So why is this happening? One of the primary reasons why this is happening is because high interest rates have pushed housing costs to insane levels. This week, the average rate on a 30 year fixed mortgage reached 7.19 percent…"US mortgage rates remained flat this week, hovering over 7%, where they’ve been for six consecutive weeks as inflation pressures persist. The 30-year fixed-rate mortgage averaged 7.19% in the week ending September 21, a tick up from 7.18% the week before, according to data from Freddie Mac released Thursday. A year ago, the 30-year fixed-rate was 6.29%.
“Mortgage rates continue to linger above 7% as the Federal Reserve paused their interest rate hikes,” Sam Khater, Freddie Mac’s chief economist, said. “Given these high rates, housing demand is cooling off and now homebuilders are feeling the effect,” he said. “Builder sentiment declined for the first time in several months and construction levels have dipped to a three-year low, which could have an impact on the already low housing supply,” Khater added.
And this isn’t even going to be the peak. In fact, NAR chief economist Lawrence Yun is warning that “in the short run, it’s possible that mortgage rates may go up to 8%.” 8 percent?Are you kidding me? Even now, mortgage payments have escalated to absolutely crazy heights. Earlier this week, the following example was posted on Twitter by Amy Nixon…"This home sold in 2021 for $685,000. Buyer’s monthly payment? $3526. Buyer’s monthly payment today? $8402. “But wages went up!” “But people have cash now!” NO - THIS IS COMPLETE INSANITY. STOP PRETENDING IT IS NOT."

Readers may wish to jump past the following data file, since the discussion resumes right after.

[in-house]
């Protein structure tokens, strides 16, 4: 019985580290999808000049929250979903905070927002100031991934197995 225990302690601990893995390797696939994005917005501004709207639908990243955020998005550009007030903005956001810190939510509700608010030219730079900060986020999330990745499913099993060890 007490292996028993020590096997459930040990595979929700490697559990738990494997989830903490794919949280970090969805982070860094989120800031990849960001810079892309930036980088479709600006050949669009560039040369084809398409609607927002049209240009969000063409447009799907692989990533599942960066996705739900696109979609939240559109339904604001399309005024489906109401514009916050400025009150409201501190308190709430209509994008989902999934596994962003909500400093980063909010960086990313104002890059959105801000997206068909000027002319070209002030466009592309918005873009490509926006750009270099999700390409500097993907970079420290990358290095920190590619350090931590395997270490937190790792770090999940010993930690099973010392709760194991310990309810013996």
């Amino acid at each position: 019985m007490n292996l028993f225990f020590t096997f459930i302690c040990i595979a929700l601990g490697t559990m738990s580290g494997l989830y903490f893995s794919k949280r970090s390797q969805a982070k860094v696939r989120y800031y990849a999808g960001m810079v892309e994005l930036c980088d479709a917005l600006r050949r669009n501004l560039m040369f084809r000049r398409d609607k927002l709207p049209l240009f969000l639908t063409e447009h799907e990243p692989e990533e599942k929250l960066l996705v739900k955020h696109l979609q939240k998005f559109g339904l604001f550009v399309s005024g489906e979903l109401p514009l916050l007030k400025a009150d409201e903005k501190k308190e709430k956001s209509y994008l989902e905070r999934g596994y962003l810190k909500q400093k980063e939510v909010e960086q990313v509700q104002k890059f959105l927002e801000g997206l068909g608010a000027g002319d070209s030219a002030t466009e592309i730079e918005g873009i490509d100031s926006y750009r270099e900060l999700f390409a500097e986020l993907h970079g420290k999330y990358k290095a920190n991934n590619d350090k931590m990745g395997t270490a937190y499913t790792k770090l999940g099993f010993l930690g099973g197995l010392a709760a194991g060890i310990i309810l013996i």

She is right. This is nuts. Only a very small percentage of the population can afford such monthly payments, and so millions of potential buyers are being sidelined. And millions of potential sellers are being sidelined as well, because most of them would need to purchase another home if the current home they are living in was sold. So the vast majority of us are trapped in our homes right now. Most of us simply cannot afford to move because the mortgage payments would be way too high.
Obviously, this is one of the main things that is greatly depressing home sales right now. Sales of previously owned homes declined again in August. If you can believe it, they were actually down a whopping 15.3 percent from the already depressed level that we witnessed in August 2022. If you want to thank someone, thank the officials at the Federal Reserve, because they created this mess.
Overall, Fannie Mae is projecting that this will be the worst year for home sales since 2011: "US home sales are headed for the biggest slowdown since 2011, according to Fannie Mae. The government-sponsored mortgage finance company forecasted total home sales to slump to just 4.8 million this year, marking the slowest sales environment since 2011. That figure will only improve slightly in 2024, with total home sales expected to hit 4.9 million, Fannie Mae economists said.
If our young adults cannot afford to purchase homes, at least they can afford to rent places to live, right? Wrong. In recent years, rents have skyrocketed all over the country. At this point, the national median asking rent in the U.S. is over $2,000 a month…"Landlords are continuing to ask near record-high rents amid a tight housing market, but tenants in some parts of the country are still finding deals, according to a new study from Redfin. The asking rent in August was $2,052, up slightly (0.7%) from just a month earlier when the asking rent was $2,038."